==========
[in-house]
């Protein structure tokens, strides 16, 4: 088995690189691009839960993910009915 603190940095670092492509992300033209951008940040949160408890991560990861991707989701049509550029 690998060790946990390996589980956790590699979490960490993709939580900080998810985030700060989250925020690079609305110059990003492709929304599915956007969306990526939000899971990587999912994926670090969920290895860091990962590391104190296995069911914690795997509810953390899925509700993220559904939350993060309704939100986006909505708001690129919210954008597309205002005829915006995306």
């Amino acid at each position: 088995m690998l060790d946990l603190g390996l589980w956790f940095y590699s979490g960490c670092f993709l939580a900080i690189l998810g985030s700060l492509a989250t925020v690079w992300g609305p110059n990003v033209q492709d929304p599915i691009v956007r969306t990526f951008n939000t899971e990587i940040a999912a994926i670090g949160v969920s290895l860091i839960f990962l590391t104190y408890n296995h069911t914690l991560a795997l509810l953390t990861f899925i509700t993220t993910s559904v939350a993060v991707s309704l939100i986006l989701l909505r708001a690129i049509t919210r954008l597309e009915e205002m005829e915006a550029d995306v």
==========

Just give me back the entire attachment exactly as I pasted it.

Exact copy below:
[in-house]
């Protein structure tokens, strides 16, 4: 088995690189691009839960993910009915 603190940095670092492509992300033209951008940040949160408890991560990861991707989701049509550029 690998060790946990390996589980956790590699979490960490993709939580900080998810985030700060989250925020690079609305110059990003492709929304599915956007969306990526939000899971990587999912994926670090969920290895860091990962590391104190296995069911914690795997509810953390899925509700993220559904939350993060309704939100986006909505708001690129919210954008597309205002005829915006995306």
């Amino acid at each position: 088995m690998l060790d946990l603190g390996l589980w956790f940095y590699s979490g960490c670092f993709l939580a900080i690189l998810g985030s700060l492509a989250t925020v690079w992300g609305p110059n990003v033209q492709d929304p599915i691009v956007r969306t990526f951008n939000t899971e990587i940040a999912a994926i670090g949160v969920s290895l860091i839960f990962l590391t104190y408890n296995h069911t914690l991560a795997l509810l953390t990861f899925i509700t993220t993910s559904v939350a993060v991707s309704l939100i986006l989701l909505r708001a690129i049509t919210r954008l597309e009915e205002m005829e915006a550029d995306v």